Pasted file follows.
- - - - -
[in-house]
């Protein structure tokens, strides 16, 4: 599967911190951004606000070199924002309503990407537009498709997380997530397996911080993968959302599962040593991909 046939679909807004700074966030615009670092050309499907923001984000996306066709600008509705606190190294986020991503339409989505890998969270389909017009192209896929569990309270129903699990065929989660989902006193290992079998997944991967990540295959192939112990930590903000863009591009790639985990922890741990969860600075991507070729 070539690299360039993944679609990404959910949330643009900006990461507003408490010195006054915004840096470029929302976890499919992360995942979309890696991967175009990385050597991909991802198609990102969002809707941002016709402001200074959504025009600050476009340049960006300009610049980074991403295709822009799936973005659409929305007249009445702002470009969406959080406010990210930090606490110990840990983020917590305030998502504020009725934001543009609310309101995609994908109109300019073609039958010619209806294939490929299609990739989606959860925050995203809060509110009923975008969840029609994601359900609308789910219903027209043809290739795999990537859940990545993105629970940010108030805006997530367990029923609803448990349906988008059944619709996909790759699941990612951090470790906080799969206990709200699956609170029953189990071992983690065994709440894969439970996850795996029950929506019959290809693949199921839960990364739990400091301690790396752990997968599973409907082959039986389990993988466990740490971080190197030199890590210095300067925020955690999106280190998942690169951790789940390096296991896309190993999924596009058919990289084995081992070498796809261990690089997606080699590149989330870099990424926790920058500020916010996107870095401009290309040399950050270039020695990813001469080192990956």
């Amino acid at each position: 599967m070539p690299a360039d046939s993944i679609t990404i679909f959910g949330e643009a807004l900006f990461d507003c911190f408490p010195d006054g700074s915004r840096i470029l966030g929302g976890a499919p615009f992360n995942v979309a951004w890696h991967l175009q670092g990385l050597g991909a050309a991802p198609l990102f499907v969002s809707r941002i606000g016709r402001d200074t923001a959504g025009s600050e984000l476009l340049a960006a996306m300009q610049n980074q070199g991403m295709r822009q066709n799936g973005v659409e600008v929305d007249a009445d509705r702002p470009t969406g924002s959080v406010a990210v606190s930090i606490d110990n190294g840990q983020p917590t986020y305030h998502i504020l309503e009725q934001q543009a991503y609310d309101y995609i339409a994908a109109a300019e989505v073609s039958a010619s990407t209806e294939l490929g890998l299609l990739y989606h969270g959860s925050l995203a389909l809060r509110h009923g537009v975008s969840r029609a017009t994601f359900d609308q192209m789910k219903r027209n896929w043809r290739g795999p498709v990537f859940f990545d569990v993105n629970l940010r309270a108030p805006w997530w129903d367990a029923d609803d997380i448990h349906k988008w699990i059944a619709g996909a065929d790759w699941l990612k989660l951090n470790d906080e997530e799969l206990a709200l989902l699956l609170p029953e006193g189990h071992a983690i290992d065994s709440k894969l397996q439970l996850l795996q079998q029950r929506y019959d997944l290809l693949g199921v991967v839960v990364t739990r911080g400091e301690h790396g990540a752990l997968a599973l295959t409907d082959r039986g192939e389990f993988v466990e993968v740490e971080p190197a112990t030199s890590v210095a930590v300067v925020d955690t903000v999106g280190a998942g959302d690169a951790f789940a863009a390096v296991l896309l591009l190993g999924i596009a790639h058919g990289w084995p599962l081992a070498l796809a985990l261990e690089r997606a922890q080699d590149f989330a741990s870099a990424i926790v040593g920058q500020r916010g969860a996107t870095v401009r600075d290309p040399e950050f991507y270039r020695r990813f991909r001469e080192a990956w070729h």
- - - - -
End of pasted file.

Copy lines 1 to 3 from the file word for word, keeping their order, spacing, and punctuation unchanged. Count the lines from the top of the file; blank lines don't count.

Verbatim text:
[in-house]
């Protein structure tokens, strides 16, 4: 599967911190951004606000070199924002309503990407537009498709997380997530397996911080993968959302599962040593991909 046939679909807004700074966030615009670092050309499907923001984000996306066709600008509705606190190294986020991503339409989505890998969270389909017009192209896929569990309270129903699990065929989660989902006193290992079998997944991967990540295959192939112990930590903000863009591009790639985990922890741990969860600075991507070729 070539690299360039993944679609990404959910949330643009900006990461507003408490010195006054915004840096470029929302976890499919992360995942979309890696991967175009990385050597991909991802198609990102969002809707941002016709402001200074959504025009600050476009340049960006300009610049980074991403295709822009799936973005659409929305007249009445702002470009969406959080406010990210930090606490110990840990983020917590305030998502504020009725934001543009609310309101995609994908109109300019073609039958010619209806294939490929299609990739989606959860925050995203809060509110009923975008969840029609994601359900609308789910219903027209043809290739795999990537859940990545993105629970940010108030805006997530367990029923609803448990349906988008059944619709996909790759699941990612951090470790906080799969206990709200699956609170029953189990071992983690065994709440894969439970996850795996029950929506019959290809693949199921839960990364739990400091301690790396752990997968599973409907082959039986389990993988466990740490971080190197030199890590210095300067925020955690999106280190998942690169951790789940390096296991896309190993999924596009058919990289084995081992070498796809261990690089997606080699590149989330870099990424926790920058500020916010996107870095401009290309040399950050270039020695990813001469080192990956």
């Amino acid at each position: 599967m070539p690299a360039d046939s993944i679609t990404i679909f959910g949330e643009a807004l900006f990461d507003c911190f408490p010195d006054g700074s915004r840096i470029l966030g929302g976890a499919p615009f992360n995942v979309a951004w890696h991967l175009q670092g990385l050597g991909a050309a991802p198609l990102f499907v969002s809707r941002i606000g016709r402001d200074t923001a959504g025009s600050e984000l476009l340049a960006a996306m300009q610049n980074q070199g991403m295709r822009q066709n799936g973005v659409e600008v929305d007249a009445d509705r702002p470009t969406g924002s959080v406010a990210v606190s930090i606490d110990n190294g840990q983020p917590t986020y305030h998502i504020l309503e009725q934001q543009a991503y609310d309101y995609i339409a994908a109109a300019e989505v073609s039958a010619s990407t209806e294939l490929g890998l299609l990739y989606h969270g959860s925050l995203a389909l809060r509110h009923g537009v975008s969840r029609a017009t994601f359900d609308q192209m789910k219903r027209n896929w043809r290739g795999p498709v990537f859940f990545d569990v993105n629970l940010r309270a108030p805006w997530w129903d367990a029923d609803d997380i448990h349906k988008w699990i059944a619709g996909a065929d790759w699941l990612k989660l951090n470790d906080e997530e799969l206990a709200l989902l699956l609170p029953e006193g189990h071992a983690i290992d065994s709440k894969l397996q439970l996850l795996q079998q029950r929506y019959d997944l290809l693949g199921v991967v839960v990364t739990r911080g400091e301690h790396g990540a752990l997968a599973l295959t409907d082959r039986g192939e389990f993988v466990e993968v740490e971080p190197a112990t030199s890590v210095a930590v300067v925020d955690t903000v999106g280190a998942g959302d690169a951790f789940a863009a390096v296991l896309l591009l190993g999924i596009a790639h058919g990289w084995p599962l081992a070498l796809a985990l261990e690089r997606a922890q080699d590149f989330a741990s870099a990424i926790v040593g920058q500020r916010g969860a996107t870095v401009r600075d290309p040399e950050f991507y270039r020695r990813f991909r001469e080192a990956w070729h």